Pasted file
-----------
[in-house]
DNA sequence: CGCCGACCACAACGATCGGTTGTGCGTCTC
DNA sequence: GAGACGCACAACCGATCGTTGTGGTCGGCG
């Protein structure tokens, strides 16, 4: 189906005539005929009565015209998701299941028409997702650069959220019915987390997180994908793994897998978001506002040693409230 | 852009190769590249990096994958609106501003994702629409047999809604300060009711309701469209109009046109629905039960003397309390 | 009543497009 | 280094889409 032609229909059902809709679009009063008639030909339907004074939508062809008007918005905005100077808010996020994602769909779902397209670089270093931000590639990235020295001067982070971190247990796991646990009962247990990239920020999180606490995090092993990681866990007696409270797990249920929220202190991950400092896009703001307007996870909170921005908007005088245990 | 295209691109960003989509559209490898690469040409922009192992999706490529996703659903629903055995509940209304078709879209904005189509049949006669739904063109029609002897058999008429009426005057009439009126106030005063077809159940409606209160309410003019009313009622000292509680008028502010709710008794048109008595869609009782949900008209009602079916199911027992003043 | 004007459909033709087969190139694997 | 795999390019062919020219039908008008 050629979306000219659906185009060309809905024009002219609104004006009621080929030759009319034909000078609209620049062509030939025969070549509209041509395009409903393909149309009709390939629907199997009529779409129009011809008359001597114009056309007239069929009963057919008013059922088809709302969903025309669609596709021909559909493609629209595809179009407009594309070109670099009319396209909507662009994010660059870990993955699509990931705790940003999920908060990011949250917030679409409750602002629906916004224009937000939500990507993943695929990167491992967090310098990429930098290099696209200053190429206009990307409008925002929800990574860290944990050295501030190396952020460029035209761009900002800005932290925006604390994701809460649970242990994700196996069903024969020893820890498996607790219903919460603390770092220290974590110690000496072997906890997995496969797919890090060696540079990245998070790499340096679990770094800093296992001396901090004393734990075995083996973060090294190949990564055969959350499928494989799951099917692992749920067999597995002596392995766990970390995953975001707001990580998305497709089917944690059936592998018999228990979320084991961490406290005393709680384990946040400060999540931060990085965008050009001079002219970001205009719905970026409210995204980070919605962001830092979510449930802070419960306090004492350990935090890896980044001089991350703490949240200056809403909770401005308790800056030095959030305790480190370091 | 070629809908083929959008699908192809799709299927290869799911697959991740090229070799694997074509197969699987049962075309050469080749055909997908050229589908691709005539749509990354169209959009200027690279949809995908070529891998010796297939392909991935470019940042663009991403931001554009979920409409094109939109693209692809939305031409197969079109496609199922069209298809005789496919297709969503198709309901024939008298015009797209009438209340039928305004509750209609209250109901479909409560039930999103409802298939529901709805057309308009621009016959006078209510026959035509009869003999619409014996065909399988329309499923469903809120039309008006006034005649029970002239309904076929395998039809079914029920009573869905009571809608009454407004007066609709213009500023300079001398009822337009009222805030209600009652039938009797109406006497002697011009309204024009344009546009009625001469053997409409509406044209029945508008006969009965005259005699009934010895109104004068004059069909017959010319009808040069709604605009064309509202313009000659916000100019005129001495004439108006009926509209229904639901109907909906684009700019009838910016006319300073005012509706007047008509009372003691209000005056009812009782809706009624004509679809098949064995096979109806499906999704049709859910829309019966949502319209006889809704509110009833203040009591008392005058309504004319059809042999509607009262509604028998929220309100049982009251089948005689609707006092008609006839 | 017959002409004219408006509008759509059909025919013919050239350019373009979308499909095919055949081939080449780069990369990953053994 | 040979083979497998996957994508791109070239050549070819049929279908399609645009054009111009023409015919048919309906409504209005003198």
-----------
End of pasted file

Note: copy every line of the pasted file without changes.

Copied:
[in-house]
DNA sequence: CGCCGACCACAACGATCGGTTGTGCGTCTC
DNA sequence: GAGACGCACAACCGATCGTTGTGGTCGGCG
């Protein structure tokens, strides 16, 4: 189906005539005929009565015209998701299941028409997702650069959220019915987390997180994908793994897998978001506002040693409230 | 852009190769590249990096994958609106501003994702629409047999809604300060009711309701469209109009046109629905039960003397309390 | 009543497009 | 280094889409 032609229909059902809709679009009063008639030909339907004074939508062809008007918005905005100077808010996020994602769909779902397209670089270093931000590639990235020295001067982070971190247990796991646990009962247990990239920020999180606490995090092993990681866990007696409270797990249920929220202190991950400092896009703001307007996870909170921005908007005088245990 | 295209691109960003989509559209490898690469040409922009192992999706490529996703659903629903055995509940209304078709879209904005189509049949006669739904063109029609002897058999008429009426005057009439009126106030005063077809159940409606209160309410003019009313009622000292509680008028502010709710008794048109008595869609009782949900008209009602079916199911027992003043 | 004007459909033709087969190139694997 | 795999390019062919020219039908008008 050629979306000219659906185009060309809905024009002219609104004006009621080929030759009319034909000078609209620049062509030939025969070549509209041509395009409903393909149309009709390939629907199997009529779409129009011809008359001597114009056309007239069929009963057919008013059922088809709302969903025309669609596709021909559909493609629209595809179009407009594309070109670099009319396209909507662009994010660059870990993955699509990931705790940003999920908060990011949250917030679409409750602002629906916004224009937000939500990507993943695929990167491992967090310098990429930098290099696209200053190429206009990307409008925002929800990574860290944990050295501030190396952020460029035209761009900002800005932290925006604390994701809460649970242990994700196996069903024969020893820890498996607790219903919460603390770092220290974590110690000496072997906890997995496969797919890090060696540079990245998070790499340096679990770094800093296992001396901090004393734990075995083996973060090294190949990564055969959350499928494989799951099917692992749920067999597995002596392995766990970390995953975001707001990580998305497709089917944690059936592998018999228990979320084991961490406290005393709680384990946040400060999540931060990085965008050009001079002219970001205009719905970026409210995204980070919605962001830092979510449930802070419960306090004492350990935090890896980044001089991350703490949240200056809403909770401005308790800056030095959030305790480190370091 | 070629809908083929959008699908192809799709299927290869799911697959991740090229070799694997074509197969699987049962075309050469080749055909997908050229589908691709005539749509990354169209959009200027690279949809995908070529891998010796297939392909991935470019940042663009991403931001554009979920409409094109939109693209692809939305031409197969079109496609199922069209298809005789496919297709969503198709309901024939008298015009797209009438209340039928305004509750209609209250109901479909409560039930999103409802298939529901709805057309308009621009016959006078209510026959035509009869003999619409014996065909399988329309499923469903809120039309008006006034005649029970002239309904076929395998039809079914029920009573869905009571809608009454407004007066609709213009500023300079001398009822337009009222805030209600009652039938009797109406006497002697011009309204024009344009546009009625001469053997409409509406044209029945508008006969009965005259005699009934010895109104004068004059069909017959010319009808040069709604605009064309509202313009000659916000100019005129001495004439108006009926509209229904639901109907909906684009700019009838910016006319300073005012509706007047008509009372003691209000005056009812009782809706009624004509679809098949064995096979109806499906999704049709859910829309019966949502319209006889809704509110009833203040009591008392005058309504004319059809042999509607009262509604028998929220309100049982009251089948005689609707006092008609006839 | 017959002409004219408006509008759509059909025919013919050239350019373009979308499909095919055949081939080449780069990369990953053994 | 040979083979497998996957994508791109070239050549070819049929279908399609645009054009111009023409015919048919309906409504209005003198």